On June 11, in a bold move, Pakistan’s national assembly managed to pass a bill that would give the Indian national and ex-Naval officer Kulbhushan Jadhav the right to appeal against charges of espionage. Kulbhushan Jadhav was awarded death sentence by a Pakistan military court in April 2017. In May the same year, India approached the International Court of Justice (ICJ) at the Hague, complaining that Pakistan had denied India consular access to Kulbhushan. The ICJ stayed the death sentence till the case was adjudicated.
In July 2019, the ICJ delivered its verdict, demanding that Pakistan review the death sentence awarded to Kulbhushan. Forced by the ICJ verdict, Pakistan granted India consular access to Kulbhushan. It is in the light of the ICJ verdict, which states that Kulbhushan should be granted the right to appeal, that the Pakistan National Assembly passed the bill that would now allow the right of appeal to Kulbhushan.
The question, however, is who will be reviewing the appeal when it is submitted? Given the hostile domestic environment in Pakistan towards India in general and Kulbhushan in particular, there is convincing evidence that the decision against the appeal will be influenced by forces that manipulate public opinion to exert pressure on the judicial system and the subsequent decisions taken by Pakistani courts. Hence, Pakistan must allow Indian lawyers access to Kulbhushan and prepare his appeal against the death sentence as well as his honourable repatriation to India.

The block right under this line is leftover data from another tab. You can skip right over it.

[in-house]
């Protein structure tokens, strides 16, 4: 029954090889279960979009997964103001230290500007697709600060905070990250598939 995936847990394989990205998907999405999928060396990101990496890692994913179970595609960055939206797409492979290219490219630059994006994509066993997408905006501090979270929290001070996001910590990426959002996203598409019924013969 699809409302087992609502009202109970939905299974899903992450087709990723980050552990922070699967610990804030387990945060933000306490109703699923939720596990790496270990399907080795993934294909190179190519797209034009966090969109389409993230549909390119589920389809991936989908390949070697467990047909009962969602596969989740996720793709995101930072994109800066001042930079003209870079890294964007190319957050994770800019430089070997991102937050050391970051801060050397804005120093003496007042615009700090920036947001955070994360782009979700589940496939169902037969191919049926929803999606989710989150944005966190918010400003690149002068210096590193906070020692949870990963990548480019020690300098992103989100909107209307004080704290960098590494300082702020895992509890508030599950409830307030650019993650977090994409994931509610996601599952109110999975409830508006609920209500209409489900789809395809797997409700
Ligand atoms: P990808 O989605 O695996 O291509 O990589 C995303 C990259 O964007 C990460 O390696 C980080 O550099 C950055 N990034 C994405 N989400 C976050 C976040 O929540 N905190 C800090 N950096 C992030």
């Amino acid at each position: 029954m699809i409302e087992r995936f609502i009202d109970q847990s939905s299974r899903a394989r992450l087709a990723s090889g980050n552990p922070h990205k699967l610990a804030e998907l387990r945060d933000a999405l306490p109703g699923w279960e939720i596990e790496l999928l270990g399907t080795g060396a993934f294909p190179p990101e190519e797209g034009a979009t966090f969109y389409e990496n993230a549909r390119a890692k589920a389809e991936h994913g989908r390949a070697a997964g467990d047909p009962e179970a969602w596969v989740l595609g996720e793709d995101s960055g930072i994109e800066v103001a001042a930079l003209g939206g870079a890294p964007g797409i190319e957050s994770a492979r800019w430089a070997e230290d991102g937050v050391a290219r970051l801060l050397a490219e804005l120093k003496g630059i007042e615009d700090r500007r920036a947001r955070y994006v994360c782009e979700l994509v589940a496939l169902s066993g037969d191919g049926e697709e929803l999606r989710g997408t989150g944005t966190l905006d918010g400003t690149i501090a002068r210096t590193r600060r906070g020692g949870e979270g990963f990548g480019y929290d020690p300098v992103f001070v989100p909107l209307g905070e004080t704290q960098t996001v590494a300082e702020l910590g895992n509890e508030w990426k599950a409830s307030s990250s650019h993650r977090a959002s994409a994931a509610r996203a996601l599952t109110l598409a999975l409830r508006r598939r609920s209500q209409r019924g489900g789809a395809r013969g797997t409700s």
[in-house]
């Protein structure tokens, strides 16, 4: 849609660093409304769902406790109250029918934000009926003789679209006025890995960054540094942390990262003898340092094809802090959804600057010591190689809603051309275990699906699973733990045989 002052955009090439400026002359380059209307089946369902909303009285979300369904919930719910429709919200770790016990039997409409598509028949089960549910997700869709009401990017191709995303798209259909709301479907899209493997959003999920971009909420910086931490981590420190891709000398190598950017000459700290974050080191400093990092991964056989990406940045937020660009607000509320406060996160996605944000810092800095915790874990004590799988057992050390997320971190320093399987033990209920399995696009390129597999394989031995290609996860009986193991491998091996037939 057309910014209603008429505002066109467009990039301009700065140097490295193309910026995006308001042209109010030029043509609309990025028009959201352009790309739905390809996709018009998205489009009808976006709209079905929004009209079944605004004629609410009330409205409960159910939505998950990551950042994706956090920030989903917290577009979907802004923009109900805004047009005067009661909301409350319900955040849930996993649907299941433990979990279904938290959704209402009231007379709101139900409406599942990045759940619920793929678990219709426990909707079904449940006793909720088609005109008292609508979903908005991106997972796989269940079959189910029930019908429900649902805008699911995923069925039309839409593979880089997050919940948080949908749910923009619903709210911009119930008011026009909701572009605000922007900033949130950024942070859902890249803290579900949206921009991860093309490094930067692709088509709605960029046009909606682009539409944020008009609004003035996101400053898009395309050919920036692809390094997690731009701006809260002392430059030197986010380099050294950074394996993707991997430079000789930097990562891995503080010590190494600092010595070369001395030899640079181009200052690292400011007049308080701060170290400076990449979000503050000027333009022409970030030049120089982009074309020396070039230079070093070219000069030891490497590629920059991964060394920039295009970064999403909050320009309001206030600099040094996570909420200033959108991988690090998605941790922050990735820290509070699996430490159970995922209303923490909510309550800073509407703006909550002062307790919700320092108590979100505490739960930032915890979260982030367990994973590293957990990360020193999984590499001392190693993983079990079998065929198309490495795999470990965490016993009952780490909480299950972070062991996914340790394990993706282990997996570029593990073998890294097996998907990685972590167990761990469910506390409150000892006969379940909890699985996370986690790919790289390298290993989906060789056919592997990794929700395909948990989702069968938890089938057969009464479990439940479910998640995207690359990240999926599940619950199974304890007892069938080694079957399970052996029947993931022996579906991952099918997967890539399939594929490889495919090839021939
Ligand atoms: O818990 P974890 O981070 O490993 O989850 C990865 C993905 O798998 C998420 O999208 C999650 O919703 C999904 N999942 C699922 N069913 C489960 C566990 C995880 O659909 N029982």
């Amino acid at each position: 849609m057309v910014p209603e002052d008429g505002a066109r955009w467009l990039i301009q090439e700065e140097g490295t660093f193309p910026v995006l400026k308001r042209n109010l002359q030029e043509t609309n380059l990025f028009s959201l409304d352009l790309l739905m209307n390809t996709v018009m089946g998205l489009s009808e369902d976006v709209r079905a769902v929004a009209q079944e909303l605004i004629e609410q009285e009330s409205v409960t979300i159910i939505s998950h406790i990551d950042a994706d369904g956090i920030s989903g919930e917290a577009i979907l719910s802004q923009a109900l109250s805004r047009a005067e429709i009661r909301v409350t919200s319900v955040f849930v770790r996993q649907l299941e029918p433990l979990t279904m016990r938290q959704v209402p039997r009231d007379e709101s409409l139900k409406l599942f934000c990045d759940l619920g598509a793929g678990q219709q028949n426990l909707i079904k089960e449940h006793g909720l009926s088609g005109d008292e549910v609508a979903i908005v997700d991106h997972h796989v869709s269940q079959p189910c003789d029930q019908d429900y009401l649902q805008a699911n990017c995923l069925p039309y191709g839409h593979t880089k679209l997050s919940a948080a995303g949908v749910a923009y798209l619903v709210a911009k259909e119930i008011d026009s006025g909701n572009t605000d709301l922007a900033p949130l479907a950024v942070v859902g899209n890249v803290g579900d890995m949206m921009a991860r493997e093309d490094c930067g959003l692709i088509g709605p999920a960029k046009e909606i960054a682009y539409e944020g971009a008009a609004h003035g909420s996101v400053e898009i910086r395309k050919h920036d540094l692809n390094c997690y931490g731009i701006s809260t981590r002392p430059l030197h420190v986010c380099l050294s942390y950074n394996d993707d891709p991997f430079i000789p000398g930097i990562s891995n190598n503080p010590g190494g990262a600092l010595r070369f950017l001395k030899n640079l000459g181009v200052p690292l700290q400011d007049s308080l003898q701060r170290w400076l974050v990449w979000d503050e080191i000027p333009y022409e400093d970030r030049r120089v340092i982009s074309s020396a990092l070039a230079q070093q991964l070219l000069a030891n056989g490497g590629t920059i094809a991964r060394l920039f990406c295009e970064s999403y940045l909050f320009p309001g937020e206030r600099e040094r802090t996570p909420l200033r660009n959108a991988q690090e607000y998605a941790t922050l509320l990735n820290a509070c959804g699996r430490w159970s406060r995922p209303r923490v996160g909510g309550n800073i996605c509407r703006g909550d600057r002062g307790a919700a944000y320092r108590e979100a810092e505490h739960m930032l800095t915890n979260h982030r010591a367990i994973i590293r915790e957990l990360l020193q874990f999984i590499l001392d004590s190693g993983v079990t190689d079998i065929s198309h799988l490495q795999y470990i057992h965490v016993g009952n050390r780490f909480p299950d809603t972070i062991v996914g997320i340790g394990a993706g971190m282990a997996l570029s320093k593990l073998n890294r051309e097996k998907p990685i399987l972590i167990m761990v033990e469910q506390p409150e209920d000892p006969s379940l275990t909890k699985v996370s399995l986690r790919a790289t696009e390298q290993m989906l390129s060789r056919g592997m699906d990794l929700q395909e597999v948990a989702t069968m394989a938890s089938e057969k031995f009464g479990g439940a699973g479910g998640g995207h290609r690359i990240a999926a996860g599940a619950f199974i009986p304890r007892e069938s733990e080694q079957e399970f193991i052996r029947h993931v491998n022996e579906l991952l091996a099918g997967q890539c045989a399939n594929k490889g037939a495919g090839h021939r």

The court that should be set up to listen to the arguments of the defendant should comprise judges from a neutral country and the hearing should also take place in a neutral country. Meanwhile, in my opinion, Kulbhushan should be transferred to a prison in a neutral country too. His life is in danger in Pakistan since the negative hype created by the media and right-wing clergy in Pakistan has already affected the psyche of the majority of Pakistani population—that Kulbhushan is guilty of involvement in anti-Pakistani state activities.
No substantial proof of Kulbhushan’s involvement in espionage activities has thus far convincingly been established. All we know is that he was an Indian businessman trading in Iran who was allegedly kidnapped and brought to Pakistan.
To ensure that Kulbhushan gets a fair hearing during the appeal, he must be transferred to a prison in a neutral country where a neutral panel of judges should hear the arguments presented against the accusations made by the Pakistani military. Currently, Kulbhushan remains in the custody of the Pakistan military.